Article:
Look at him—look how happy he is, how satisfied. That’s right, this boy, on the cusp of Teendom (he’ll arrive there in two days, in fact), beat me mercilessly. Without so much as a drop of sweat.
“Hey Buds,” I said casually this morning. “How ‘bout we go out and hit some balls?” I should have known, of course, it’s never quite that simple. You know what happened next—one doesn’t just go hit some balls on those pristine clay courts. One doesn’t slip into a tennis skirt and flat-soled shoes, pull back hair just-so, fill a half-dozen sport bottles with icy H2O, grab the best of last year’s beaten, hollow tennis balls, check the vibration damper on the racquet, and with a ring-less right hand, load the car with all the gear for just a quick drive to the courts to lob the ball around. No, one engages in a bloodthirsty match when one steps on that hard clay.
I told the little man that he had an unfair “advantage.” Mother’s adult-onset asthma was acting up again (what with all this damp weather, indeed, it was!). But he knew the truth, even if he kindly kept it to himself: that unfair “advantage” is a little thing called YOUTH. And when you no longer have it, you realize what an advantage it is. But I never gave this much thought until I got on the court today with my near 13 year old son. We were both a little rusty—my first time, and the little man’s second at tennis since, probably, last September. We approached the court cautiously, chose our sides and began a low-key, friendly rally. Then it happened, one of us (I can’t remember who) suggested a game—a real game. “Oh, you sure?” I asked. “You remember how to score, Bud?” Of course he did; quite precisely, in fact.
It’s a somber day when your kids surpass you, whether on the court, or otherwise physically, athletically, or intellectually (and in my case, that’s pretty much already happened in the math department)—and Lord knows, at times, even emotionally. Yet, any sentimentality is eclipsed by parental pride. It’s what we all want for our children—we want more for them, we want them to meet (and maybe exceed) their potential, reach for their dreams, grab 'em and run, do even better than ourselves. And I’m sure that both of mine will (there’s just no comparison!). But I remember, not so very long ago (well, ok, maybe more like a decade—but what’s a decade in parental years?) when the little man used to refer to those tailed, flying-buckets in the sky as “hop-a-copters,” and red, sirened fire responders as “fly trucks.” I'll remember and keep those toddler days in my heart forever. But those days of toddler neologisms and playing with Tonka trucks are long forgotten by the boy-man, although he'll always have the stories.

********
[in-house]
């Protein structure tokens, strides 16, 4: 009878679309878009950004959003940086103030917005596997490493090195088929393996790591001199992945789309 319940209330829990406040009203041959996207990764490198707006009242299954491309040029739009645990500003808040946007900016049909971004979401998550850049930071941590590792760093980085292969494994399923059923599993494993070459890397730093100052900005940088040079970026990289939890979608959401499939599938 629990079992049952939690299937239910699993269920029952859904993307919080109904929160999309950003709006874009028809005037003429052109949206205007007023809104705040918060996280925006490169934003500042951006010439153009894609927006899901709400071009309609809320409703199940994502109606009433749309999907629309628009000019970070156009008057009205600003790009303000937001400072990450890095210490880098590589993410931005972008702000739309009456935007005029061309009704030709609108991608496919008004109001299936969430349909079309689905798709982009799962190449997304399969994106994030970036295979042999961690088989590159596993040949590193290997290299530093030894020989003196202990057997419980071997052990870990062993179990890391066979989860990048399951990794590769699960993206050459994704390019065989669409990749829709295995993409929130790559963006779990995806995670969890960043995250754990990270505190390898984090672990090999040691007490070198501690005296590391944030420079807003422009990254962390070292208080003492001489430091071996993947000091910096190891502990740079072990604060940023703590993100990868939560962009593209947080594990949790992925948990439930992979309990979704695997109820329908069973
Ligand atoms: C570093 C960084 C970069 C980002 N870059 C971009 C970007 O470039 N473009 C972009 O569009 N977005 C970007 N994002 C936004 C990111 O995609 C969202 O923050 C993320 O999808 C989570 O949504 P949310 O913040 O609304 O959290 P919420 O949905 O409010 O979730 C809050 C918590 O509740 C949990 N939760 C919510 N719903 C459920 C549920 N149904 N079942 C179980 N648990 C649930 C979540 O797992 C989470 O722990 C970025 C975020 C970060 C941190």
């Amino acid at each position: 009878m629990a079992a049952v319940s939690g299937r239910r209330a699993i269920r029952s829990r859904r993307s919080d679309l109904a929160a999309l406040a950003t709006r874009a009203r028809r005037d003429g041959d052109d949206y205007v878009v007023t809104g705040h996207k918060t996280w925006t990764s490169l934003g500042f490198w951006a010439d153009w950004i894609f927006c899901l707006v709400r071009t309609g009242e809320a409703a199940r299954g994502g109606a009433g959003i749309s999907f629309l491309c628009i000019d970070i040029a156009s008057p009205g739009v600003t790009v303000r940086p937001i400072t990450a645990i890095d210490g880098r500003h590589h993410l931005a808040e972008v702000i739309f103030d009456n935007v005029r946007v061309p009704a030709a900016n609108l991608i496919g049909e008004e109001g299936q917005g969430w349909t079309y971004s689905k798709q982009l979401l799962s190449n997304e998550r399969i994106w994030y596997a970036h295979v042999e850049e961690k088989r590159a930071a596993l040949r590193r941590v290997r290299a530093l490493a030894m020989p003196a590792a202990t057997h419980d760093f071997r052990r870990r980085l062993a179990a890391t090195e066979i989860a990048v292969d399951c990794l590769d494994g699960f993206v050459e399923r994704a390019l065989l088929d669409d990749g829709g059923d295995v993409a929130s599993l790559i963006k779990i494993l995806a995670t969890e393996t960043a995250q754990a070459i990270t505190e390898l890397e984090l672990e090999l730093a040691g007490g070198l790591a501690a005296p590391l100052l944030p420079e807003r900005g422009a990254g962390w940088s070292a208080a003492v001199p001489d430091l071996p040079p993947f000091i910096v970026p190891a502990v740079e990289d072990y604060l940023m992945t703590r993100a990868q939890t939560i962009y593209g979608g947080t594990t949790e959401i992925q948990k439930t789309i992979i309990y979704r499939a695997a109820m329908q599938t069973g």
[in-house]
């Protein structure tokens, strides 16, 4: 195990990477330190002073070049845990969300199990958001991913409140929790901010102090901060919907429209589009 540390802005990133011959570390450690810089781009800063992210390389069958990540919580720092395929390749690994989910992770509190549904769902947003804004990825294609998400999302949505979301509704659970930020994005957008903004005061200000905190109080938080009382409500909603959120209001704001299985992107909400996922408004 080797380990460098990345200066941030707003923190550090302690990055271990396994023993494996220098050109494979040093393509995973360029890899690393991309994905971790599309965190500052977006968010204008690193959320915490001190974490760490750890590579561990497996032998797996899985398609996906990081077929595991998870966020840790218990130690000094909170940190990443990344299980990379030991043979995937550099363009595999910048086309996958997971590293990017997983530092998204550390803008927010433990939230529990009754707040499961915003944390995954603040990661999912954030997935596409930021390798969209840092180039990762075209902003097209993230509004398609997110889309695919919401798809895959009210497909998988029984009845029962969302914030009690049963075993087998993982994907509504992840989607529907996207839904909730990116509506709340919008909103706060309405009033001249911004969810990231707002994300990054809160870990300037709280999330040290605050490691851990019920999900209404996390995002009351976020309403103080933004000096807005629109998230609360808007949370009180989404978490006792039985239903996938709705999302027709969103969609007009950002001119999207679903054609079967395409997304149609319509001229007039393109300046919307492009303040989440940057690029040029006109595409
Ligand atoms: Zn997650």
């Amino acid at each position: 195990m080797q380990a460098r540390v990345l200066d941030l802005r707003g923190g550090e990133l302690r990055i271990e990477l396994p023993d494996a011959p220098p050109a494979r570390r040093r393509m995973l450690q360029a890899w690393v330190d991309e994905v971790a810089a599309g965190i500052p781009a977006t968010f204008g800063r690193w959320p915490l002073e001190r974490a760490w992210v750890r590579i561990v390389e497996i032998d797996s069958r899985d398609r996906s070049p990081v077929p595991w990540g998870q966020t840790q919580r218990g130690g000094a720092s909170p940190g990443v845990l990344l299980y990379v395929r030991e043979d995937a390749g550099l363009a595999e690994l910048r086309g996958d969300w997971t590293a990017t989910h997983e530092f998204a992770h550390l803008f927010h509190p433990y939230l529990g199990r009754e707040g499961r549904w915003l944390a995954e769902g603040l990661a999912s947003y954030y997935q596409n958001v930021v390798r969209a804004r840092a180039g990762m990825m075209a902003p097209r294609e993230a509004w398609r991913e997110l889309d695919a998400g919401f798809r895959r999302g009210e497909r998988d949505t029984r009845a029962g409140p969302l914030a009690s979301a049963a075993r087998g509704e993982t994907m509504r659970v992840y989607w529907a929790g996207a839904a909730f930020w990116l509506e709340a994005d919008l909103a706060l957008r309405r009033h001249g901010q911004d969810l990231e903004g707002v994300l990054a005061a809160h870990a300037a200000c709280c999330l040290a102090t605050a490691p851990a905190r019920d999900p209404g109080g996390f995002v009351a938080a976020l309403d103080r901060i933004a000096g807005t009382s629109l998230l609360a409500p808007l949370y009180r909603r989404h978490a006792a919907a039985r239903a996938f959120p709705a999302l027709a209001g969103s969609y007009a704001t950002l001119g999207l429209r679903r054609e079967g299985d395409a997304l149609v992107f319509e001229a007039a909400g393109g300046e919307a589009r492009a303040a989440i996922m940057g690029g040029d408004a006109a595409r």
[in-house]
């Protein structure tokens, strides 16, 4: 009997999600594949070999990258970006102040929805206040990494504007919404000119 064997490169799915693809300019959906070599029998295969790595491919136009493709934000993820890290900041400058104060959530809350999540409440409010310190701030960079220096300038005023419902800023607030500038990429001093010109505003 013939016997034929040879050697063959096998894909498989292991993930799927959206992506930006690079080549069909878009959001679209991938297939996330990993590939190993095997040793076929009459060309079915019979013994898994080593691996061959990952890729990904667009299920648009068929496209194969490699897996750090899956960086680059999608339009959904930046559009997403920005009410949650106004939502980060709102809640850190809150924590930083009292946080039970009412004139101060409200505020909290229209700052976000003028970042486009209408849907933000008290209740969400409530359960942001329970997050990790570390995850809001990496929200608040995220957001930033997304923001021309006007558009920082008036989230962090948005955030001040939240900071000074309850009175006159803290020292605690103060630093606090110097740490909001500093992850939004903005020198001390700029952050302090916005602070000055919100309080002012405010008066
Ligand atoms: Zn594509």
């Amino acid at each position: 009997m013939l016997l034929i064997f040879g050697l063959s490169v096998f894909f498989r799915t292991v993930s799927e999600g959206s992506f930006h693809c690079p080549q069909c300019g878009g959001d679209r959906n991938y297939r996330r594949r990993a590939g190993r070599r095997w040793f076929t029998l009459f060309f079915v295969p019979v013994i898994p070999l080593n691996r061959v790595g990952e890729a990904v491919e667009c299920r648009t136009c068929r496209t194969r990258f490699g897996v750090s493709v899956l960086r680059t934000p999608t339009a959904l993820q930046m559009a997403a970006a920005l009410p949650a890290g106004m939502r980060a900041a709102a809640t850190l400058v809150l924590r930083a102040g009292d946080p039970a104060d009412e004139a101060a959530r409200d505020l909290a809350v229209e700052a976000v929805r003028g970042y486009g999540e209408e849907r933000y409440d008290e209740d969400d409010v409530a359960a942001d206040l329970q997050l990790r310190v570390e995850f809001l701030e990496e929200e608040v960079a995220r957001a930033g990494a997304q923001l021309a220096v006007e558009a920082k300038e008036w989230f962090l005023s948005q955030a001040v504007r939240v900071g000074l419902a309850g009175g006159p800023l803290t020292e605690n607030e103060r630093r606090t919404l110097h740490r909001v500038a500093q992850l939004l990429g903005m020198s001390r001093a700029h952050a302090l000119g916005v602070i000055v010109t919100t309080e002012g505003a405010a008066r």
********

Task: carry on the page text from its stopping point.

“This isn’t the French Open, Big Guy,” I reminded him, as I rifled through my bag for my inhaler, and gulped down the last of the water, grunting to myself: enough already with the drop shots. “You can hit the ball directly to me, you know.” Well, isn’t that the way it’s supposed to work? Oh, I’m supposed to run for the ball? Somehow, that wasn’t such a big deal in the first set, but in my fairly advanced age, stamina plays a serious role in this game, and I didn’t feel much like hoofin’ it anymore—not in this painfully extended set. It was the boy-man's advantage, and the last of the three-set match. His last serve to me was a perfect low slice through the box, which, not even from well behind the service line—not in my wildest dream—could I return.
“That’s game!” I shouted quickly and jubilantly. Game over! Happy to lose! But summer’s just beginning, and if I’m going to keep up with this rapidly budding teen, and the girl-Tween behind him, I’d better get out there and start pounding the pavement; get serious about hitting those balls. I have a feeling I’m going to tire of being whipped; even so, I’ll never tire of that boy-man's joyous look of satisfaction.